Last night, I went to see "Harriet." I didn't go alone. I bought a row in a theater and filled it with mostly Black women and a few Black men; descendants of Harriet. I sat amongst a throng of other Black women in a sold- out theater, all waiting to see the legend we've heard griots SPEAK of all our lives; waiting to see a reflection of the best of who we desire to be. Brazen. Courageous. Audacious. Harriet.
To say I’m overwhelmed with emotion is an understatement right now. This week has filled me to capacity with love, Black love. There was the joy of seeing the growth of my new Imani Geniuses (students) who are following the BHM 2018 lesson plans. The incredible creativity and grit my own two children have displayed in pursuit of their dreams has fueled me. One of, if not THE GREATEST MOVIE EVER MADE, (yep, “Black Panther” is coming for “Coming to America” and “The Color Purple”) was released and I sauntered into the theater opening night with a king on my arms and a breeze on my thighs. My first children’s book was finally published after five years of hard labor. And, I was honored to have a sacred request by a dear friend to honor his beloved wife for Valentine’s Day; that by far was the most fulfilling.
I didn’t meet Kira Johnson in this lifetime, but I know her well now. She first came to me in a dream and spoke words through me to deliver to her family; specifically to the love of her life, Charles. It sounds unsettling if you fail to understand the impenetrable connection between that which was, is, and shall be. But, if you understand that we are spiritual beings in flesh, then you can grasp how our spirits can transcend time and space and guide the here and now. (Seeing “Black Panther” this week was no coincidence.)
The words in the tribute he requested I record for this occasion came through me the night she transitioned. Just hours after delivering her youngest son in a scheduled and routine C-section, Kira passed and left wells of grief. I immediately shared the lines with a mutual friend because I knew he was near his brother to comfort him in the midst of this unforeseen tragedy. I wasn’t sure, however, how to deliver them to the intended recipient or if it would be well-received, but I’ve learned not to allow fear to interfere with the work of our ancestors. So, I just listened and obeyed.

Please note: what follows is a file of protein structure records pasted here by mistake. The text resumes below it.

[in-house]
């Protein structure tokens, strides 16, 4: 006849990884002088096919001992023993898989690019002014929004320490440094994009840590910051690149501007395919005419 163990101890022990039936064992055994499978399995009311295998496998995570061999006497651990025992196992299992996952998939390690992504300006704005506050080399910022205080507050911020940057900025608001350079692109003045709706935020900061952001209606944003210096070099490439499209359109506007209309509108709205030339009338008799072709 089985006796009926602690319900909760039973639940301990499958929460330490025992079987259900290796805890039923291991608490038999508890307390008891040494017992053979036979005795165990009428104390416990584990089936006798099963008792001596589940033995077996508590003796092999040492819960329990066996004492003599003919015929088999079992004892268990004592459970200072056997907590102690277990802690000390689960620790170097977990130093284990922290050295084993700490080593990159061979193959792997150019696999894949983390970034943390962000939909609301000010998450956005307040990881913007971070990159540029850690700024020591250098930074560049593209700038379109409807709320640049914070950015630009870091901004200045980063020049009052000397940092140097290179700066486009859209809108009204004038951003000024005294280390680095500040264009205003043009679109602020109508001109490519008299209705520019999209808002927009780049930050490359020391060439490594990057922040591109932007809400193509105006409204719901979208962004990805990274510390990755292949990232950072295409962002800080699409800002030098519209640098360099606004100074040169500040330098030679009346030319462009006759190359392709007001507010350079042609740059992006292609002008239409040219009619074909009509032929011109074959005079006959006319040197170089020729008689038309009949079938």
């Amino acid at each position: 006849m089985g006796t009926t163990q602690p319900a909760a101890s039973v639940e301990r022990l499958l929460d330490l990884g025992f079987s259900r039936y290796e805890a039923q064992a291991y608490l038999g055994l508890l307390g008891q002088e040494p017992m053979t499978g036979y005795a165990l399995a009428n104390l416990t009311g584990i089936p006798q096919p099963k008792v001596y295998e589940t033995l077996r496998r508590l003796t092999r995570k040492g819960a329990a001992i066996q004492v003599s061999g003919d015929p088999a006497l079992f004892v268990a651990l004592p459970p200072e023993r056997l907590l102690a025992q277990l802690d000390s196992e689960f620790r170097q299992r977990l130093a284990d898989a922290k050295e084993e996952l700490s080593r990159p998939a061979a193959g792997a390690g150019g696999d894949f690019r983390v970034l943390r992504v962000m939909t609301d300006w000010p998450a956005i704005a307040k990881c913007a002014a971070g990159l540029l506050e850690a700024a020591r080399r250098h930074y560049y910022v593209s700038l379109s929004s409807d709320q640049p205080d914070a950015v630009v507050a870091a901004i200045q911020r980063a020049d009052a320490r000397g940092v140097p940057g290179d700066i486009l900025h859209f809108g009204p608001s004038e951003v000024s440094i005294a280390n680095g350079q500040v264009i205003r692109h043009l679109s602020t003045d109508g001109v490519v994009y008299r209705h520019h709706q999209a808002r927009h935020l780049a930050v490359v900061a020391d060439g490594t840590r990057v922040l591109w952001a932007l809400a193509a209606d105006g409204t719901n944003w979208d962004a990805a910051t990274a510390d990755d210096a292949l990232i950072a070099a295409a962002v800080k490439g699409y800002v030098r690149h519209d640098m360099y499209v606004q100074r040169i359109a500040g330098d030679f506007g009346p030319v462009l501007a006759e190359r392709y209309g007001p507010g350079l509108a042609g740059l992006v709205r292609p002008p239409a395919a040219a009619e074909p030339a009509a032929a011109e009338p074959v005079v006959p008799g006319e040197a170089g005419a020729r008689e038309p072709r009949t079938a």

I prepared the words for delivery on a canvas and emailed a picture of the artistry to Charles prior to her Celebration of Life as I was led to do. While I sat in King’s Chapel of Morehouse, which was brimming with Kira’s loved ones, listening to the heartfelt and somewhat comical profusions of love for her, I began to see the words Kira had shared with me. But, it wasn’t until her husband, the father of her two young sons who she would later lead me to teach, stepped to the dais that I truly heard her words. When Charles spoke of his wife, in present tense while embracing each of his baby boys, he said some of the same exact words, verbatim, that I had penned days before. I nudged my husband who had also read the words and we both just sat in awe and humility.
I’ve seen love my whole life. I’ve been very fortunate in that regard. I know of its power to move through realms and shift paradigms. I’ve witnessed marriages of every kind, healthy and unhealthy, long-lasting and terse, loving and contentious. But, I have never seen a union strengthen after a transition like that of Charles and Kira. I know there is still work she is doing through many of us, and only she will let us know when that is complete and a new day can begin. Only the fulfillment of her purpose will heal the hearts left torn. But, until then and the end of forever, we honor the love that was, is, and shall be.
To see love is to live freely.
To know love is to live faithfully.
To be loved is to live fearlessly.
To love is to live fully.
To have love is to live forever.